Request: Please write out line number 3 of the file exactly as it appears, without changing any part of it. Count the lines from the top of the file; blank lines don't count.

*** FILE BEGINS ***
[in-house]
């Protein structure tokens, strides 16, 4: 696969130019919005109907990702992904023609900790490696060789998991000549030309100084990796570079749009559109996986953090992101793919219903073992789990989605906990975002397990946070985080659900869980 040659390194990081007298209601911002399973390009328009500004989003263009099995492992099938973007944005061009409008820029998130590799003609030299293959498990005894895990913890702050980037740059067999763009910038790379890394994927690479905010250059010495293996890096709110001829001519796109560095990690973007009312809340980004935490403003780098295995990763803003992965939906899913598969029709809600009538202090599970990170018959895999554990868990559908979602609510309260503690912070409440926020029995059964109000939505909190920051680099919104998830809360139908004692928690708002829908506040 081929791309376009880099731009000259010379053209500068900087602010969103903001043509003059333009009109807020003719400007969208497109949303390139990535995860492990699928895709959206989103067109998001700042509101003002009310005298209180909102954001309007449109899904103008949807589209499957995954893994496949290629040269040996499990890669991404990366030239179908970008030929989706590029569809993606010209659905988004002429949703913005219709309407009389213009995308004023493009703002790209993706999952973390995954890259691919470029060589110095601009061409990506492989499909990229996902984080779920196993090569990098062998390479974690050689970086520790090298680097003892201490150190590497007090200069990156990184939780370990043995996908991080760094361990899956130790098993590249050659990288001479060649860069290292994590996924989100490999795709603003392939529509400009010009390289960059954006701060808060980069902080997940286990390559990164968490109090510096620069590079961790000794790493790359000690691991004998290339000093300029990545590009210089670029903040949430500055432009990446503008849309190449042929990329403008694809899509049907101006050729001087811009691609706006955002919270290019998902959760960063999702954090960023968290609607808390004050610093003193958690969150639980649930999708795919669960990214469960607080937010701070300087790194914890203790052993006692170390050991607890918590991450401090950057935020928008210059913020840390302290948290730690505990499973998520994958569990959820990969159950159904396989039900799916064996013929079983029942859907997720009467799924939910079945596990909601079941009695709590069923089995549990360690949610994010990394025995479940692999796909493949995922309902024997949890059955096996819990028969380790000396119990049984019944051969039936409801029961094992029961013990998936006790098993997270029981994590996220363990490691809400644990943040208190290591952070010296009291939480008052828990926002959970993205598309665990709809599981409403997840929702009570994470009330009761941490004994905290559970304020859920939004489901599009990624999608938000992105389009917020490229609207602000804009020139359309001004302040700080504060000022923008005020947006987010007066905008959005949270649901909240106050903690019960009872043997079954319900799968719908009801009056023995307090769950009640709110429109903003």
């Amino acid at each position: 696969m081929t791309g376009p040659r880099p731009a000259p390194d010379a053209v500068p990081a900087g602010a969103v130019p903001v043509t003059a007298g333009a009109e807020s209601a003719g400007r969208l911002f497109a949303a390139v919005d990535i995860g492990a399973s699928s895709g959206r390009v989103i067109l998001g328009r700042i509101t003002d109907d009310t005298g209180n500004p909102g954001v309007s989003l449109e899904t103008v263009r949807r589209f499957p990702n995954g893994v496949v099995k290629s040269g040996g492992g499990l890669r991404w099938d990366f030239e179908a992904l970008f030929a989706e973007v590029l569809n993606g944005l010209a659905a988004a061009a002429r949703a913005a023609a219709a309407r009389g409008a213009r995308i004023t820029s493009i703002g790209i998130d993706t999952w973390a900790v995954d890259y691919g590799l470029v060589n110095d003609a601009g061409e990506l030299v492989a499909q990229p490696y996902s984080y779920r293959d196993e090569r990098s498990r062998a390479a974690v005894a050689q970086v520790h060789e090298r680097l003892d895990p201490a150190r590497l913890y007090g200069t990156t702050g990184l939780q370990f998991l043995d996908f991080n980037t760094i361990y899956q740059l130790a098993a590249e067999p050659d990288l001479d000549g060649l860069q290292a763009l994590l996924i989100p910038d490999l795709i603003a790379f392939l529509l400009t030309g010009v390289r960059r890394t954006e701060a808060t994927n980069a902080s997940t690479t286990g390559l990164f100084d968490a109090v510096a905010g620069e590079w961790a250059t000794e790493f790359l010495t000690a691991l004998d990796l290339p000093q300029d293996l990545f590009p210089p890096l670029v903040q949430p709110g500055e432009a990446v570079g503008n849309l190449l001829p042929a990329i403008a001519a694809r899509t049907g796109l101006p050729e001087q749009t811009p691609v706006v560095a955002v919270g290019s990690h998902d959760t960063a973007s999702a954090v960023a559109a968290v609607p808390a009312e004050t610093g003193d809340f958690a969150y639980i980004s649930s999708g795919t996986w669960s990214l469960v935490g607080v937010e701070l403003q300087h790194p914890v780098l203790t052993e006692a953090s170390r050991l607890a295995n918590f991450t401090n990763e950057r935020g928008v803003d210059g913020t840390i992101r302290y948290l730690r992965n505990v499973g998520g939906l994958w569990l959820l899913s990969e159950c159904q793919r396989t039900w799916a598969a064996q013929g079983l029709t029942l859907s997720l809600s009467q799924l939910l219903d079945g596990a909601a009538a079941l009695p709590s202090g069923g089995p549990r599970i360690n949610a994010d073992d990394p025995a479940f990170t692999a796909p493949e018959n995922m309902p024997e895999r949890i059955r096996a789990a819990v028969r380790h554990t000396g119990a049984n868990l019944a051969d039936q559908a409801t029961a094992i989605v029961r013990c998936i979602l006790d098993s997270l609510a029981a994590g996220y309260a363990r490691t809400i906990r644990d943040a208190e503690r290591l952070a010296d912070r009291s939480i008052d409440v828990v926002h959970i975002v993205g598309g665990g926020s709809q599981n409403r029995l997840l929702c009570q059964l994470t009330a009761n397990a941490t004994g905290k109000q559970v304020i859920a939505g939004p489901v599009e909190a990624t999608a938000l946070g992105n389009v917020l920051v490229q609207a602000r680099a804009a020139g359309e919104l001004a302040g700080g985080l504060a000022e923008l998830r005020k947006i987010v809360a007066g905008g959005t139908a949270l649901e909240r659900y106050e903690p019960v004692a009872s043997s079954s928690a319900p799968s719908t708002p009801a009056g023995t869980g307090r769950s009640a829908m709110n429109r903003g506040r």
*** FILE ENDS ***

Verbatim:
């Amino acid at each position: 696969m081929t791309g376009p040659r880099p731009a000259p390194d010379a053209v500068p990081a900087g602010a969103v130019p903001v043509t003059a007298g333009a009109e807020s209601a003719g400007r969208l911002f497109a949303a390139v919005d990535i995860g492990a399973s699928s895709g959206r390009v989103i067109l998001g328009r700042i509101t003002d109907d009310t005298g209180n500004p909102g954001v309007s989003l449109e899904t103008v263009r949807r589209f499957p990702n995954g893994v496949v099995k290629s040269g040996g492992g499990l890669r991404w099938d990366f030239e179908a992904l970008f030929a989706e973007v590029l569809n993606g944005l010209a659905a988004a061009a002429r949703a913005a023609a219709a309407r009389g409008a213009r995308i004023t820029s493009i703002g790209i998130d993706t999952w973390a900790v995954d890259y691919g590799l470029v060589n110095d003609a601009g061409e990506l030299v492989a499909q990229p490696y996902s984080y779920r293959d196993e090569r990098s498990r062998a390479a974690v005894a050689q970086v520790h060789e090298r680097l003892d895990p201490a150190r590497l913890y007090g200069t990156t702050g990184l939780q370990f998991l043995d996908f991080n980037t760094i361990y899956q740059l130790a098993a590249e067999p050659d990288l001479d000549g060649l860069q290292a763009l994590l996924i989100p910038d490999l795709i603003a790379f392939l529509l400009t030309g010009v390289r960059r890394t954006e701060a808060t994927n980069a902080s997940t690479t286990g390559l990164f100084d968490a109090v510096a905010g620069e590079w961790a250059t000794e790493f790359l010495t000690a691991l004998d990796l290339p000093q300029d293996l990545f590009p210089p890096l670029v903040q949430p709110g500055e432009a990446v570079g503008n849309l190449l001829p042929a990329i403008a001519a694809r899509t049907g796109l101006p050729e001087q749009t811009p691609v706006v560095a955002v919270g290019s990690h998902d959760t960063a973007s999702a954090v960023a559109a968290v609607p808390a009312e004050t610093g003193d809340f958690a969150y639980i980004s649930s999708g795919t996986w669960s990214l469960v935490g607080v937010e701070l403003q300087h790194p914890v780098l203790t052993e006692a953090s170390r050991l607890a295995n918590f991450t401090n990763e950057r935020g928008v803003d210059g913020t840390i992101r302290y948290l730690r992965n505990v499973g998520g939906l994958w569990l959820l899913s990969e159950c159904q793919r396989t039900w799916a598969a064996q013929g079983l029709t029942l859907s997720l809600s009467q799924l939910l219903d079945g596990a909601a009538a079941l009695p709590s202090g069923g089995p549990r599970i360690n949610a994010d073992d990394p025995a479940f990170t692999a796909p493949e018959n995922m309902p024997e895999r949890i059955r096996a789990a819990v028969r380790h554990t000396g119990a049984n868990l019944a051969d039936q559908a409801t029961a094992i989605v029961r013990c998936i979602l006790d098993s997270l609510a029981a994590g996220y309260a363990r490691t809400i906990r644990d943040a208190e503690r290591l952070a010296d912070r009291s939480i008052d409440v828990v926002h959970i975002v993205g598309g665990g926020s709809q599981n409403r029995l997840l929702c009570q059964l994470t009330a009761n397990a941490t004994g905290k109000q559970v304020i859920a939505g939004p489901v599009e909190a990624t999608a938000l946070g992105n389009v917020l920051v490229q609207a602000r680099a804009a020139g359309e919104l001004a302040g700080g985080l504060a000022e923008l998830r005020k947006i987010v809360a007066g905008g959005t139908a949270l649901e909240r659900y106050e903690p019960v004692a009872s043997s079954s928690a319900p799968s719908t708002p009801a009056g023995t869980g307090r769950s009640a829908m709110n429109r903003g506040r």